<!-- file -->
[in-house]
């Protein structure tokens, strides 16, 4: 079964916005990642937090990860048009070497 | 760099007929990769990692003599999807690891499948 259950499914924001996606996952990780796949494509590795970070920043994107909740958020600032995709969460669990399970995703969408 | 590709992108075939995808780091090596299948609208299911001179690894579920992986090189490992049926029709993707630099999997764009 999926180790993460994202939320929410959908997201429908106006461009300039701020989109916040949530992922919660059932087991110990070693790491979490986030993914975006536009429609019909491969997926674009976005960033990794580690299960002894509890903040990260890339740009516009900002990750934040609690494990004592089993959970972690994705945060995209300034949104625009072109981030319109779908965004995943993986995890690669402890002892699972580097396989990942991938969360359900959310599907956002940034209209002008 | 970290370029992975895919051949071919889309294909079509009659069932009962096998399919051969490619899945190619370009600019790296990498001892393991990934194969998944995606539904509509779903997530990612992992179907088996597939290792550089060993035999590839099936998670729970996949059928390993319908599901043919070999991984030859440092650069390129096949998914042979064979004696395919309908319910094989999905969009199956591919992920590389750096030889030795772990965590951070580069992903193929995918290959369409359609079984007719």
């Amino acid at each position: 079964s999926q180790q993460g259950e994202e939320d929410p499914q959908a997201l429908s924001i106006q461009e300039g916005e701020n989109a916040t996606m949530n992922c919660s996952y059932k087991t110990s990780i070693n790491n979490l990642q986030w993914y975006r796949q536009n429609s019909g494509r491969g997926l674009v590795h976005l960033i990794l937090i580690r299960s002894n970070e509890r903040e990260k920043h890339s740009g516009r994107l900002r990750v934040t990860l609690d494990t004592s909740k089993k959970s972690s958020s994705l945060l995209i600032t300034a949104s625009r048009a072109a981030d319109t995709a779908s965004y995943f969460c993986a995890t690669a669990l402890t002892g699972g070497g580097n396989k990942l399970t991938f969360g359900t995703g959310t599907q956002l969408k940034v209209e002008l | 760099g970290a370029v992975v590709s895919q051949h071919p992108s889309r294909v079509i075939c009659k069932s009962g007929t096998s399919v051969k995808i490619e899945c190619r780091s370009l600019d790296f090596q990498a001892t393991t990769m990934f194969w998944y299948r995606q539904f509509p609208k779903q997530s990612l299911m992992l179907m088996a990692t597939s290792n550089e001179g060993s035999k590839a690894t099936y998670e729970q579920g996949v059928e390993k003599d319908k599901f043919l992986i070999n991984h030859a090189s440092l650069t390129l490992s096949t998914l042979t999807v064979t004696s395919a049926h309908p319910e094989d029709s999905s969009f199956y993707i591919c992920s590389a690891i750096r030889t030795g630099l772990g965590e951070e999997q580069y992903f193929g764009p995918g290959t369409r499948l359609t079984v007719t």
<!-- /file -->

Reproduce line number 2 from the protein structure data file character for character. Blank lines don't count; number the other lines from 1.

């Protein structure tokens, strides 16, 4: 079964916005990642937090990860048009070497 | 760099007929990769990692003599999807690891499948 259950499914924001996606996952990780796949494509590795970070920043994107909740958020600032995709969460669990399970995703969408 | 590709992108075939995808780091090596299948609208299911001179690894579920992986090189490992049926029709993707630099999997764009 999926180790993460994202939320929410959908997201429908106006461009300039701020989109916040949530992922919660059932087991110990070693790491979490986030993914975006536009429609019909491969997926674009976005960033990794580690299960002894509890903040990260890339740009516009900002990750934040609690494990004592089993959970972690994705945060995209300034949104625009072109981030319109779908965004995943993986995890690669402890002892699972580097396989990942991938969360359900959310599907956002940034209209002008 | 970290370029992975895919051949071919889309294909079509009659069932009962096998399919051969490619899945190619370009600019790296990498001892393991990934194969998944995606539904509509779903997530990612992992179907088996597939290792550089060993035999590839099936998670729970996949059928390993319908599901043919070999991984030859440092650069390129096949998914042979064979004696395919309908319910094989999905969009199956591919992920590389750096030889030795772990965590951070580069992903193929995918290959369409359609079984007719």